The characteristics of this new breed, or generation, of communication and collaboration tools allow for people to communicate and collaborate more freely at a greater scale, with a higher degree of participation, and with more immediacy and richness than was previously possible. Collaboration can now happen more dynamically, allowing anyone from anywhere inside or outside the organization to quickly start communicating and collaborating around an idea, goal, problem, or opportunity. This kind of collaboration becomes increasingly important as the business environments changes more rapidly, competition increases and customers expect faster and better service. You can even involve other customers in the collaboration, allowing them to help each other with support or so they can contribute to the development of a company’s products and services.
Is anyone there yet?
If you take this simple definition and purely look at the implementation of tools and technologies, then many organizations are well on their way if not already there in some business processes or parts of their business. But if you look at what is required to reap the full value from this kind of collaboration in terms of improved agility, innovation and productivity increases, most organizations have still a long way to go. Many organizations are just paving cow paths with the new technology, clinging on to existing practices and not developing better ones with the use of the new technology.
There is also, besides adjusting existing structures to allow this kind of collaboration to happen freely, a need for a corporate culture than is more open and transparent and less controlling and hoarding, a culture that allows for and encourages greater participation and autonomy among the workforce. This is the tricky part, because it requires a change of people's mindsets, attitudes, and behaviours. To change these, we need to change many of the things (systems) that have shaped the corporate culture, such as how employees is incentivized, how authority and accountability is implemented in the organization, and how leadership is being practiced.
Some organizations will (and some have already) experience a backlash and disappointment with the new technologies not creating the expected benefits. Often this will happen because there is too wide a gap between their readiness for this kind of working and the change they want to see. But, the good thing is that these new technologies themselves help to accelerate such a culture change since they make it simple to create, share, have conversations and connect with other people and information from anywhere.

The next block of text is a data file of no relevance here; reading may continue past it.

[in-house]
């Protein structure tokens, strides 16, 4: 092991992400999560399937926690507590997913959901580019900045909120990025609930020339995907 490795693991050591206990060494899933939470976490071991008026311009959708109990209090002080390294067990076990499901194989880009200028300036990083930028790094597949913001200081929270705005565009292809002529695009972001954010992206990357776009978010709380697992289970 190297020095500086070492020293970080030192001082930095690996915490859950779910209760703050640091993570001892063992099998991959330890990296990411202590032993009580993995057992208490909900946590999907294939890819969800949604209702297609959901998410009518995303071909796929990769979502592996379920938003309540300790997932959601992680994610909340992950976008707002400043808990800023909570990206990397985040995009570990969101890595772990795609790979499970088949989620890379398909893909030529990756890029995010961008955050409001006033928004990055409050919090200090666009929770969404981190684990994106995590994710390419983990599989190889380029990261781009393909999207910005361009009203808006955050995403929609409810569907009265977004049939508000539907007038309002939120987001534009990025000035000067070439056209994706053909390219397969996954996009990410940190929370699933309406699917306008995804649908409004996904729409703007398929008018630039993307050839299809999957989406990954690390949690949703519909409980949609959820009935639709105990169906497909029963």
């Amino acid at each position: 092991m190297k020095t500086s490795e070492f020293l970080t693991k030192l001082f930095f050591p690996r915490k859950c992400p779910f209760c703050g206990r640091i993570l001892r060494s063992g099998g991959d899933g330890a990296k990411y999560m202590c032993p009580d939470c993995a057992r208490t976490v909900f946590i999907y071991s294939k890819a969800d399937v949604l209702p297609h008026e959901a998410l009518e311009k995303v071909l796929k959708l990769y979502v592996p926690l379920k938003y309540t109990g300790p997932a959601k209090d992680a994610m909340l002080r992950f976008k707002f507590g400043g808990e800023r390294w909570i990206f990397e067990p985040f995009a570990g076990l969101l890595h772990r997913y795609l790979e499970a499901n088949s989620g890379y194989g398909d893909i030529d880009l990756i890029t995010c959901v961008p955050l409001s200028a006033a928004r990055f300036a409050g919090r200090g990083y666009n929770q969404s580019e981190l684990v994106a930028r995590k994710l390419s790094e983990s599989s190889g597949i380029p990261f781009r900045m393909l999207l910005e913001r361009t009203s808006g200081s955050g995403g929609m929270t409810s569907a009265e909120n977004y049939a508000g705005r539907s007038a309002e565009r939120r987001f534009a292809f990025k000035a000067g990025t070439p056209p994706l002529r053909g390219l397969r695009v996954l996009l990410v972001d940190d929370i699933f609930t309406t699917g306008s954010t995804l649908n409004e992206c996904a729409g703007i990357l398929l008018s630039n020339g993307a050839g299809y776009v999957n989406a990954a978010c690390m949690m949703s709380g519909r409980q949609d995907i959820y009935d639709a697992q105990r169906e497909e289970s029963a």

What about the tools?
Typical tools labeled with Enterprise 2.0 are tools such as micro-blogs, social networking sites, blogs and wikis, social bookmarking, activity feeds, and so forth. But we see that new kinds of tools and solutions that have been designed based on social principles and that uses social mechanisms (such as tags, links, search, ratings, comments) are being introduced all the time. The innovations are to a large extent driven by the innovations on the commercial web and consumer markets, and they give rise to new ideas on how to use the new technologies inside and between organizations. When we apply the thinking and design principles behind the social web in a business context, new solutions will emerge.
So, what we are currently seeing is only the beginning of this new generation of communication and collaboration technologies. We are only beginning to scratch the surface on how we can improve knowledge worker productivity and collaborate better to improve operational performance. As I’ve mentioned before, the biggest part of this potential can only be unlocked by changing other aspects in how organizations are being managed and operated today.
I believe we can expect a lot of innovation happening in this space in the years to come, with enterprise applications being integrated with social tools and also being redesigned based on social principles in order to enabler enterprise-wide collaboration. But the greatest change we will see in how we approach new technologies, as we will have to work much more with changing our cultures and existing practices and behaviors, not just rolling out new technologies to users.